A warm sunny day on the water and cold beverages go together like, well, a sunny day on the water and cold beverages. That’s why us boaters—perhaps more than any other group—demand the most from our coolers. They need to preserve ice for long, hot weekends and be built to protect their valuable contents while running. Yeti coolers have exploded in popularity among cruisers and anglers in recent years by meeting those requirements.
Yeti has been boasting similar claims for its line of Hopper cooler bags. So, in the name of science, I recently loaded a Hopper 30 (a smaller Hopper 20 is available for $300) with a 12-pack of bottled beer, a large bottle of wine, (don’t judge me) a couple bottles of water, and 10 pounds of ice, and set out for the weekend.
I immediately noted the Hopper’s heavy-duty zipper, which reminded me of the zipper on a drysuit. This would no doubt help support Yeti’s claim that the bag “is 100-percent leakproof,” I thought, while retaining a healthy dose of skepticism. For the next two days I put the bag through heavy use, and found its shoulder strap to be comfortable and essential when carrying drinks and barbecue supplies around the dock. And more importantly I noticed excellent ice retention despite being opened and closed regularly; by the end of the weekend about 4 pounds of the original 10 pounds of ice floated around a bevy of chilled beverages. I liberally tossed the bag in and out of the dinghy, and onto the beach and its hard nylon exterior shell still looked like it was fresh out of the box.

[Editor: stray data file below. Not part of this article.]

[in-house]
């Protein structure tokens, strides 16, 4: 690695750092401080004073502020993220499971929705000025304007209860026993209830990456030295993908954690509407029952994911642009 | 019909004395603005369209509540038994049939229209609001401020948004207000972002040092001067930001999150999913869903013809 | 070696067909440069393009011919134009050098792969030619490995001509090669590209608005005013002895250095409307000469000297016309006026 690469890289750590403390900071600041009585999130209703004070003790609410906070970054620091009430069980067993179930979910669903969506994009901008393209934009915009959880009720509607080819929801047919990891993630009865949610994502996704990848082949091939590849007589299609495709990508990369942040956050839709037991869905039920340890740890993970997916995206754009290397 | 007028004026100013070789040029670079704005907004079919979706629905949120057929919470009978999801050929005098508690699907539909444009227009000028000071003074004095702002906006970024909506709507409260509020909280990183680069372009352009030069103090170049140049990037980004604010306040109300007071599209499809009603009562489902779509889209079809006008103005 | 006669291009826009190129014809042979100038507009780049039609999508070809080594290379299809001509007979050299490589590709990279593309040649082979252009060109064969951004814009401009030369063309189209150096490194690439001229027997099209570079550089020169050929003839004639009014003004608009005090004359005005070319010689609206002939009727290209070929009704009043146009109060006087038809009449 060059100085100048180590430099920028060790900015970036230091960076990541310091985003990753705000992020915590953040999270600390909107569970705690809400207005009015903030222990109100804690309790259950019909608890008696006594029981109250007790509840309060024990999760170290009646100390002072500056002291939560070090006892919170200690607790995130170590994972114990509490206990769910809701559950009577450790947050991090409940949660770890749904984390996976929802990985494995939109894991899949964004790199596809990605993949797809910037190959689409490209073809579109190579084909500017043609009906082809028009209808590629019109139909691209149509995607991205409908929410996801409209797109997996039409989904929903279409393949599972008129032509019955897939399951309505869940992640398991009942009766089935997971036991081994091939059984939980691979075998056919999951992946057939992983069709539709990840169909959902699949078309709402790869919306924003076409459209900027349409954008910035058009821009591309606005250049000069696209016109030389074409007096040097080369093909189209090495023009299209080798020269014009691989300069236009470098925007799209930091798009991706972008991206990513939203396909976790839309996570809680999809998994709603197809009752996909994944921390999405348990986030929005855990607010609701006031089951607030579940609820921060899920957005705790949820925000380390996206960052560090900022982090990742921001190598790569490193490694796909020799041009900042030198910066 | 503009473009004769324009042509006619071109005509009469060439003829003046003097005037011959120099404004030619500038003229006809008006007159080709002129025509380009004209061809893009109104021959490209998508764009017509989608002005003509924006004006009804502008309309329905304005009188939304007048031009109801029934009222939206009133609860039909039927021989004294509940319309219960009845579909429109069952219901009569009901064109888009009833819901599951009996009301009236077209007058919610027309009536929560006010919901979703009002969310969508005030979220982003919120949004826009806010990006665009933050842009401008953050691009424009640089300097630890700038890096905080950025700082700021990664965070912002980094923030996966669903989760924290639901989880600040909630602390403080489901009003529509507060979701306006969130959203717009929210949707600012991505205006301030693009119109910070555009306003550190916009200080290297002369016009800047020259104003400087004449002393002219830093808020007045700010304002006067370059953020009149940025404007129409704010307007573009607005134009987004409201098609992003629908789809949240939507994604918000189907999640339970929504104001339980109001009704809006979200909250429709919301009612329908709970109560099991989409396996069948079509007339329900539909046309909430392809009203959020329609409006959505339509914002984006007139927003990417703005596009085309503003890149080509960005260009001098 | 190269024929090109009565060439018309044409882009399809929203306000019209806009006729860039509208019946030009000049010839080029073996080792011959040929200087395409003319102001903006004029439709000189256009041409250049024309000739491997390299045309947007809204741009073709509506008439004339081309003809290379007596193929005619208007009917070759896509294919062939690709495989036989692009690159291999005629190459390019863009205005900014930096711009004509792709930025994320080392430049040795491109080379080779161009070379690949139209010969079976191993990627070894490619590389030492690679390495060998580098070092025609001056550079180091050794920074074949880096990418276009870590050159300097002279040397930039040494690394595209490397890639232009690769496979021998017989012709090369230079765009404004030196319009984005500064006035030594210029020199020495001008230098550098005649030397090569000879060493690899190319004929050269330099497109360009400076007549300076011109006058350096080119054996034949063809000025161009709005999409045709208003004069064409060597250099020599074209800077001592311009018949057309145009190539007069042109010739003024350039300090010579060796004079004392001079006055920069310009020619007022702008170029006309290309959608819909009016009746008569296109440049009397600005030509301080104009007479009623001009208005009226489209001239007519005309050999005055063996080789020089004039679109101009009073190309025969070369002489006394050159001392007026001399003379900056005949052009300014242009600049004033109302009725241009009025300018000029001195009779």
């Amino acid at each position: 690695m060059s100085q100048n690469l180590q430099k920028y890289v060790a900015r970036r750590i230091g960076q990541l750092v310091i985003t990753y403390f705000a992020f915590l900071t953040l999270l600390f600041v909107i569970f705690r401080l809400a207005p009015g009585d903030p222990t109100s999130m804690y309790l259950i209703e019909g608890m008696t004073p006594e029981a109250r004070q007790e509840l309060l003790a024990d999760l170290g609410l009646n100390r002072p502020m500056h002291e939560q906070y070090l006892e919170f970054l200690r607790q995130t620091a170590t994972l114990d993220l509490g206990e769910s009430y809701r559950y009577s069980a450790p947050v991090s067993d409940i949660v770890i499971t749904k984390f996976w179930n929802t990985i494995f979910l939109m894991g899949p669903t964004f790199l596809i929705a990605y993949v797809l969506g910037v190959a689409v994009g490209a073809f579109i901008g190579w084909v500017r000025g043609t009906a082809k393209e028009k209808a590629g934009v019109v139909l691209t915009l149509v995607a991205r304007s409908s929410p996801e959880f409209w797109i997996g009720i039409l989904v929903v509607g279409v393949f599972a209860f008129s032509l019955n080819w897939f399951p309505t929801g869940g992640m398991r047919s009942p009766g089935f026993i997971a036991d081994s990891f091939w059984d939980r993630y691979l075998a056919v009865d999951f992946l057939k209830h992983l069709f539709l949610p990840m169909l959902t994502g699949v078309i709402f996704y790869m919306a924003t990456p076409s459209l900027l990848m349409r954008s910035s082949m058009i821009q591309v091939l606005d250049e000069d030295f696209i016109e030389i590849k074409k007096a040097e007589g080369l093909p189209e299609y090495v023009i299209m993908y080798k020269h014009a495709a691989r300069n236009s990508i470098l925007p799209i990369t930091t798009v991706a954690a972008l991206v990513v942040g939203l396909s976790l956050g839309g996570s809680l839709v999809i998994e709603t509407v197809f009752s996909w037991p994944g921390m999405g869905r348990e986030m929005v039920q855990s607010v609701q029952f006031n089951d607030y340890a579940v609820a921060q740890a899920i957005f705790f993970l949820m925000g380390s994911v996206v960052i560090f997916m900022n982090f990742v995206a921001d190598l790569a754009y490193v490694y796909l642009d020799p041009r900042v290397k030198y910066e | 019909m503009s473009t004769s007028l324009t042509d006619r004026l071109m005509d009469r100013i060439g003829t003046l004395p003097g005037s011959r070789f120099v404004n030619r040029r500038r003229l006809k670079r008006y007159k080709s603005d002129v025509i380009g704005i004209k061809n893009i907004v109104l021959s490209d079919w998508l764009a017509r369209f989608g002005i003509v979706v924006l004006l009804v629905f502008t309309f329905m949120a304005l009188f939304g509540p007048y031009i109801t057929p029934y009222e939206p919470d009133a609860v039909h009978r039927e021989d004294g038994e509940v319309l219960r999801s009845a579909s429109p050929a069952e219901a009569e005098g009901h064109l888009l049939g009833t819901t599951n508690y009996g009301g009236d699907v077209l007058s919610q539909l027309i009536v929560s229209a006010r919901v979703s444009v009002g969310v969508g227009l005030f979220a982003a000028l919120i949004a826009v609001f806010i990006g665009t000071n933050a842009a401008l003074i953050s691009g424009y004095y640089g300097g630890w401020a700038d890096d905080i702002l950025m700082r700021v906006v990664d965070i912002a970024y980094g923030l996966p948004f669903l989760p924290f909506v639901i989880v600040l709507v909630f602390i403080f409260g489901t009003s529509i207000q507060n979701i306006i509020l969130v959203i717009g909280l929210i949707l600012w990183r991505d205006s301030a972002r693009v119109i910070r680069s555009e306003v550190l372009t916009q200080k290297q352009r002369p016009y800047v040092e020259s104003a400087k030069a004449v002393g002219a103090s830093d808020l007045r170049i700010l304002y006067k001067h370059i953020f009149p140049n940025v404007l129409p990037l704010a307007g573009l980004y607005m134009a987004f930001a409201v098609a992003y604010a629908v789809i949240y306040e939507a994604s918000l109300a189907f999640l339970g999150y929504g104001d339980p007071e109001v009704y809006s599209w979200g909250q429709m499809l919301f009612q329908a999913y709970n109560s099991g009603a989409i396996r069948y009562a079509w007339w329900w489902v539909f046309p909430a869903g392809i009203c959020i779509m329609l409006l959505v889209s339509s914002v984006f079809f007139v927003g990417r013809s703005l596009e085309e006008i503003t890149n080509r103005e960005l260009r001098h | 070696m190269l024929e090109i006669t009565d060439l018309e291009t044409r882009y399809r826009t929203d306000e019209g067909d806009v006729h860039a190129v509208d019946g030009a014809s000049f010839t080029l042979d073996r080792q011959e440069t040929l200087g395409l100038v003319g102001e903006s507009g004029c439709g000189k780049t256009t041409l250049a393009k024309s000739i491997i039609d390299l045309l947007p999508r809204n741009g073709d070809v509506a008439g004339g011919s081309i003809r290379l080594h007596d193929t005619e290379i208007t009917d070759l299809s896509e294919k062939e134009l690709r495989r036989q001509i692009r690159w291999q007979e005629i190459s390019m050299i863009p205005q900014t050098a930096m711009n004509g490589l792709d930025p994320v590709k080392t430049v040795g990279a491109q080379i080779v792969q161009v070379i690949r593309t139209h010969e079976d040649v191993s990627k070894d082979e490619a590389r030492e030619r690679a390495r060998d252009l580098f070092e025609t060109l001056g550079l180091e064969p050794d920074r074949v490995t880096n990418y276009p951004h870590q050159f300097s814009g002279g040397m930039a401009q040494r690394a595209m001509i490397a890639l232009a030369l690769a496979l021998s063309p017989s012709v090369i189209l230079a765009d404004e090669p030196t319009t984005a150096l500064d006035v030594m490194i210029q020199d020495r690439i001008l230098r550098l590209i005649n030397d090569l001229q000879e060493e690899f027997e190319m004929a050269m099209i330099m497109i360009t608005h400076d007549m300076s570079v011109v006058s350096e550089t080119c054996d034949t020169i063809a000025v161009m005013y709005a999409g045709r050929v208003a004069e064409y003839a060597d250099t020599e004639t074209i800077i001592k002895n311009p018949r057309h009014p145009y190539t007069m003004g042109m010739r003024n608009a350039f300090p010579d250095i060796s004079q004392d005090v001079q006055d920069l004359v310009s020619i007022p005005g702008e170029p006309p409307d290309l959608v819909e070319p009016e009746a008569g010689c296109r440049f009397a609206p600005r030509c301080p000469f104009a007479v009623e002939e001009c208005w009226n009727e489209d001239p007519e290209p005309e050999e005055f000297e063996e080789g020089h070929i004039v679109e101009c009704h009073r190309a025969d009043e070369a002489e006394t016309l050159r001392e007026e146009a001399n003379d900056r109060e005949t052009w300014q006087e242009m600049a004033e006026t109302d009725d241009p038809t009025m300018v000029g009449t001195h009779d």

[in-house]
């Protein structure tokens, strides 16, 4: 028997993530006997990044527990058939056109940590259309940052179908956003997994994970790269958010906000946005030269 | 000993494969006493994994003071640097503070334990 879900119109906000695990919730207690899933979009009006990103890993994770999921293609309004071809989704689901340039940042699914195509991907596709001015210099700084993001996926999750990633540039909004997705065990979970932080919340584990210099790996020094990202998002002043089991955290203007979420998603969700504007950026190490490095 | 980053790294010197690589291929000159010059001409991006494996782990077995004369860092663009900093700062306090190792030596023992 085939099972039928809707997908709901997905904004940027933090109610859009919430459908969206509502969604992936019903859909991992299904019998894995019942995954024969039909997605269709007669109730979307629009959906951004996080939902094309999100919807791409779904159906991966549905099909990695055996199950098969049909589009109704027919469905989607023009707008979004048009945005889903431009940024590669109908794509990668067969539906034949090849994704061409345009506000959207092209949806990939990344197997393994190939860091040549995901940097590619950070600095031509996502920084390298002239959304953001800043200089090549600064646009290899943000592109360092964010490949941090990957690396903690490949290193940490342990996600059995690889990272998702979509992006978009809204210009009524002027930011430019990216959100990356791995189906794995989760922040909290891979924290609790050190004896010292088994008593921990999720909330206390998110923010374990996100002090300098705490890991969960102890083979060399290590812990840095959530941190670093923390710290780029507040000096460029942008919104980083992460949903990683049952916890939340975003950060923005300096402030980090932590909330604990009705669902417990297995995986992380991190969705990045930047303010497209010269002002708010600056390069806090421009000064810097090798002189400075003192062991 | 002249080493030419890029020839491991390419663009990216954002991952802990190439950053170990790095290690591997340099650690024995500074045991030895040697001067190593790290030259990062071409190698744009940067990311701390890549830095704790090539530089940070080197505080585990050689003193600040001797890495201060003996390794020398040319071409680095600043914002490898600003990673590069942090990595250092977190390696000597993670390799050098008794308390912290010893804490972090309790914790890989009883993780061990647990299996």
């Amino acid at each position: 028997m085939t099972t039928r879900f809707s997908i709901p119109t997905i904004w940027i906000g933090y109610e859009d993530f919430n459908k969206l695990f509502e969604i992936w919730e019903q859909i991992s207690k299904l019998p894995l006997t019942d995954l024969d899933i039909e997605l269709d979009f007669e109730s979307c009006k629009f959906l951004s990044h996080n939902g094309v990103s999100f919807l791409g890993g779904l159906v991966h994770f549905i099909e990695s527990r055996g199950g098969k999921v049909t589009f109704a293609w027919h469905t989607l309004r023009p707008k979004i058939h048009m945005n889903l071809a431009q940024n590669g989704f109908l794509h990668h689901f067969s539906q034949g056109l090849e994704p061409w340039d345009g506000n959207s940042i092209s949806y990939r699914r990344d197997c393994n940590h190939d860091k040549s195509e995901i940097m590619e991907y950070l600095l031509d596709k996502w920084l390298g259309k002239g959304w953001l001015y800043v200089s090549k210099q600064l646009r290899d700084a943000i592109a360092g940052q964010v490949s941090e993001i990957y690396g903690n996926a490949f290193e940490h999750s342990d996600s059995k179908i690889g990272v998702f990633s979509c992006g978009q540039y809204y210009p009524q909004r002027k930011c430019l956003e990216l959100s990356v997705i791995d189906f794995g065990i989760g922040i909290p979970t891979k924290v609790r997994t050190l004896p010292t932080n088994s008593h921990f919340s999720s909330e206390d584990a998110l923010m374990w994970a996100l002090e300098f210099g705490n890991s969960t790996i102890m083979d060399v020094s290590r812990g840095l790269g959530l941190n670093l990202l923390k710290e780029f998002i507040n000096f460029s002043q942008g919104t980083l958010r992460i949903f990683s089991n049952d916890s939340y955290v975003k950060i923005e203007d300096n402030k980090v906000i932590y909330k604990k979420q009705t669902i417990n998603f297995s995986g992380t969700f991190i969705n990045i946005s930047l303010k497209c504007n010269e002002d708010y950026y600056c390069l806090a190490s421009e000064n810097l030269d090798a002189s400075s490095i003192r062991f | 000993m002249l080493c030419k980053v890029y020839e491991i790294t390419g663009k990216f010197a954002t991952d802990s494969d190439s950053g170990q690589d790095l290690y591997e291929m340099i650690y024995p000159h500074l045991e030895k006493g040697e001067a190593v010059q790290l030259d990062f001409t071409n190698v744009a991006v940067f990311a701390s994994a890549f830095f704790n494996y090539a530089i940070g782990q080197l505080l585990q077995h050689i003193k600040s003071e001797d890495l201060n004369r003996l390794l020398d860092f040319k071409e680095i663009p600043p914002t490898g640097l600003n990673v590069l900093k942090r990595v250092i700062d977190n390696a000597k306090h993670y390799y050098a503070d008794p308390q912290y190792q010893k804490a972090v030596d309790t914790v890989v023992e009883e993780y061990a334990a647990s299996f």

But what about that marketing claim about it being leakproof? Well, as neighbors on the dock watched with puzzled looks, I filled the Hopper with 6½ gallons of water and lifted the sloshing bag and turned it upside down. Sweat from the exertion quickly formed on my brow as I waited for a few drops to sneak out from the corners. I gave up before it surrendered a drop. There wasn’t even much condensation to speak of.
If you’re looking for an easy-to-carry way to keep drinks cold for a couple days that can be easily stowed in your cockpit or center console, the Hopper 30 might be a companion worth considering.
This article originally appeared in the October 2015 issue of Power & Motoryacht magazine.